Pliny the Elder, Natural History

LCL 392: 152-153

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Pliny: Natural History

oleo inlitum. multi et suggillatis cum cera inlinunt, et radice in suco vel cum melle contra canis morsum 258utuntur et contra multipedam ex vino. hippomarathum ad omnia vehementius calculos praecipue pellit, prodest vesicae cum vino leni et feminarum menstruis haerentibus. efficacius in eo semen quam radix. modus in utroque quod duobus digitis tritum additur in potionem. Petrichus qui ophiaca scripsit et Miccion qui rhizotomumena adversus serpentes nihil efficacius hippomaratho putavere. sane et Nicander non in novissimis posuit.

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XCVII. Cannabis in silvis primum nata est, nigrior foliis et asperior. semen eius extinguere genituram dicitur. sucus ex eo vermiculos aurium et quodcumque animal intraverit eicit, sed cum dolore capitis, tantaque vis ei est ut aquae infusus coagulare eam dicatur. et ideo iumentorum alvo succurrit potus in aqua. radix articulos contractos emollit in aqua cocta, item podagras et similes impetus. ambustis cruda inlinitur, sed saepius mutatur priusquam arescat.

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XCVIII. Ferula semen aneto simile habet. quae ab uno caule dividitur in cacumine femina putatur. caules eduntur decocti, commendanturque muria ac melle, stomacho utiles.1 sin plures sumpti, capitis dolorem faciunt. radix denarii pondere in vini cyathis duobus bibitur adversus serpentes, et ipsa radix inponitur. sic et torminibus medetur, ex oleo

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Book XX

applied in oil. Many also apply it with wax to bruises, and use the root in the juice or with honey for dog bites, and in wine for the sting of the multipede. Hippomarathum is for all purposes more drastic, expelling stone particularly well, and with a soft wine doing good to the bladder and to retardeda menstruation. In this the seed is more efficacious than the root. The dose of either is a two-finger pinch, ground and added to drink. Petrichus who wrote Serpent-lore and Miccion, author of Prescriptions from Roots, thought nothing more efficacious than hippomarathum for serpent bites. Nicanderb indeed also has placed it far from last in his list of antidotes.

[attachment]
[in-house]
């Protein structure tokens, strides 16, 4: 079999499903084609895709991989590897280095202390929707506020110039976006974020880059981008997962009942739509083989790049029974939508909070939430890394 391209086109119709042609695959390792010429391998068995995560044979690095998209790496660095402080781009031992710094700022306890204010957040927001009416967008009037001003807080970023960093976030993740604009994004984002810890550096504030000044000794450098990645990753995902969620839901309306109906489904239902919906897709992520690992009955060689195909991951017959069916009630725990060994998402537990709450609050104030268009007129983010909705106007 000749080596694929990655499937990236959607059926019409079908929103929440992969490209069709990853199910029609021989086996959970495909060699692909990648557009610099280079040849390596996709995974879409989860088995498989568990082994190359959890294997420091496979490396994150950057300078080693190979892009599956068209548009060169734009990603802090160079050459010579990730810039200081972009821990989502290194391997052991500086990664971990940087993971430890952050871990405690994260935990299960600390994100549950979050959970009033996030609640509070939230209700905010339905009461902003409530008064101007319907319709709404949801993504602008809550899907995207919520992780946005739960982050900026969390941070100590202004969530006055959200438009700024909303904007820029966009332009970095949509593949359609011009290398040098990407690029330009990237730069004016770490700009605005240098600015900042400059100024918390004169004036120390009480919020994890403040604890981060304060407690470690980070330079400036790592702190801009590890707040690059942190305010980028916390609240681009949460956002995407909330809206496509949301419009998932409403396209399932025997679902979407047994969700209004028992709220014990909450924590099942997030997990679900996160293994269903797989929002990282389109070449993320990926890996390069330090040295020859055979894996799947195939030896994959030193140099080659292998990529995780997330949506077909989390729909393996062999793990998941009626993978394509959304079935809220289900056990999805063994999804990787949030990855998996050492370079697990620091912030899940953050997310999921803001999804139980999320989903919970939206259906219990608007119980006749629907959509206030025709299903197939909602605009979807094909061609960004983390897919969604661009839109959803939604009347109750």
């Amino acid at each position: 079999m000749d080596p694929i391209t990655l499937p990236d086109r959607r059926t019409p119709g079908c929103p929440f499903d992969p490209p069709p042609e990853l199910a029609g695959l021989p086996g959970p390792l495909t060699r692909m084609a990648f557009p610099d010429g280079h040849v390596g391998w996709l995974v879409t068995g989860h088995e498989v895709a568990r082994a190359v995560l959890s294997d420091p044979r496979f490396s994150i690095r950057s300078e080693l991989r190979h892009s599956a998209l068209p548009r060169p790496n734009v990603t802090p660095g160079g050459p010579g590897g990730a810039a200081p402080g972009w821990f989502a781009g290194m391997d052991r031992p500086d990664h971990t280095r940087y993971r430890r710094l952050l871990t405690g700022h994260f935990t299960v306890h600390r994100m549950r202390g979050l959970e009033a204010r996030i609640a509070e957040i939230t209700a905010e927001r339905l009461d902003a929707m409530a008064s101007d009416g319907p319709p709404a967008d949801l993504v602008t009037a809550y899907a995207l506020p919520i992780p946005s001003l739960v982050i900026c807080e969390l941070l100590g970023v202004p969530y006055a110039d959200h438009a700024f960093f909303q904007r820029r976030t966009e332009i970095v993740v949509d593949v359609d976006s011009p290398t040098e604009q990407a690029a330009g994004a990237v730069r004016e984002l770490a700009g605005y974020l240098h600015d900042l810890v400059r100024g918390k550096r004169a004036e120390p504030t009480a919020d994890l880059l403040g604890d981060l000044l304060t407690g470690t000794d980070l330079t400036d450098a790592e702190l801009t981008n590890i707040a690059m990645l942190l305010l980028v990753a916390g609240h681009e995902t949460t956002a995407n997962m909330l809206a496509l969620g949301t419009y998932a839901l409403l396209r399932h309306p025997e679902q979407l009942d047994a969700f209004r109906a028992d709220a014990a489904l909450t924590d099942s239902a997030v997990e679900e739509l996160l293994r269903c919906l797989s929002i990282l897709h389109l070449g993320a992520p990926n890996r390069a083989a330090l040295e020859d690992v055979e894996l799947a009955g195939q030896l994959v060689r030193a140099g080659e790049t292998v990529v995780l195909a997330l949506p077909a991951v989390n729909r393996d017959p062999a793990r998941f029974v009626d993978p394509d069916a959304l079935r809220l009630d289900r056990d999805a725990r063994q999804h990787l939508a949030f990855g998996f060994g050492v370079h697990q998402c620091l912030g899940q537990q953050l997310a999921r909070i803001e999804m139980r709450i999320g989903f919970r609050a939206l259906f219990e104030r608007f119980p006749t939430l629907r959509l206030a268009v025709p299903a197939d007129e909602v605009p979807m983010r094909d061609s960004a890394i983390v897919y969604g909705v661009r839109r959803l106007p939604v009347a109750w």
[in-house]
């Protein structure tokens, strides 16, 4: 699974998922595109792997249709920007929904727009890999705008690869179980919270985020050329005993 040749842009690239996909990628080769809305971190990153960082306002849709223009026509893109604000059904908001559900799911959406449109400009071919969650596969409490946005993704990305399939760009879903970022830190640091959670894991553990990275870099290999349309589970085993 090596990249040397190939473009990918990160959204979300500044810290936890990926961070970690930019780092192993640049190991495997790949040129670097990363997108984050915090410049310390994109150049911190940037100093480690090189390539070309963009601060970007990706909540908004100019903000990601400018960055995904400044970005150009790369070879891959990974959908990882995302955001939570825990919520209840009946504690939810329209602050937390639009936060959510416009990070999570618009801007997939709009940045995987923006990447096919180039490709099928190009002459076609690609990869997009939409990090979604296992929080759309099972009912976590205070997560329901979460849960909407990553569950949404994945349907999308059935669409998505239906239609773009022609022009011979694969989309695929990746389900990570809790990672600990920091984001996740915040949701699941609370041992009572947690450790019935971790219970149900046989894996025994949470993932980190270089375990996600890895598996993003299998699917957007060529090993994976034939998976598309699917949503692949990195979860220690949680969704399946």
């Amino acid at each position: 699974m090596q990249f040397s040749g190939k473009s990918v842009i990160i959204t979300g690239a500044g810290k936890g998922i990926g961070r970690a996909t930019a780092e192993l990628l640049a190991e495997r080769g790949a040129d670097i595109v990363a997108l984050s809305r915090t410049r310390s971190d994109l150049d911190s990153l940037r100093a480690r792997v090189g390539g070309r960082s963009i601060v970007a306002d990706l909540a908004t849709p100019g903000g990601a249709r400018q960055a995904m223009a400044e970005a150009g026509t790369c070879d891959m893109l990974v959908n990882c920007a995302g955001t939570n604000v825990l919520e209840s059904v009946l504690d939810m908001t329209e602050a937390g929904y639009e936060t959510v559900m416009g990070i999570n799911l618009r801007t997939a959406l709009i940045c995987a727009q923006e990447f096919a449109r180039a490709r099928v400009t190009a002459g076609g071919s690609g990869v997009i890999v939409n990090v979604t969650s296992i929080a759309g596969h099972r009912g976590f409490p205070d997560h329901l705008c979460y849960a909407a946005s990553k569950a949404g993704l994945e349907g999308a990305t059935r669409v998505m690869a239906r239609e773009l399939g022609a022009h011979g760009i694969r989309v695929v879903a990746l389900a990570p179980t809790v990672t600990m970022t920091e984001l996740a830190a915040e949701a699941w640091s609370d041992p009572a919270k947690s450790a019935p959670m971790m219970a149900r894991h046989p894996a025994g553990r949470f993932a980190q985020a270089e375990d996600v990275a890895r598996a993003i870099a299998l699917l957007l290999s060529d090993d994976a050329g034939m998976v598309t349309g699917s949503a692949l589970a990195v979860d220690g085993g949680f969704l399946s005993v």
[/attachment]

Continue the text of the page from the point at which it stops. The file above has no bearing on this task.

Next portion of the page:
XCVII. Hemp at first grew in woods, with aHemp. darker and rougher leaf. Its seed is said to make the genitals impotent. The juice from it drives out of the ears the worms and any other creature that has entered them, but at the cost of a headache; so potent is its nature that when poured into water it is said to make it coagulate. And so, drunk in their water, it regulates the bowels of beasts of burden. The root boiled in water eases cramped joints, gout too and similar violent pains.c It is applied raw to burns, but is often changed before it gets dry.

XCVIII. Fennel-giant has a seed similar to thatFennel-giant. of dill. The kind with one stem divided at the top is supposed to be female. The stems are eaten boiled, and are made tastyd with brine and honey, being good for the stomach. If however too many are eaten they cause headache. One denarius of the root in two cyathi of wine is taken for serpent bites, and the root itself is applied to them. So administered it also cures griping, and in oil and

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DOI: 10.4159/DLCL.pliny_elder-natural_history.1938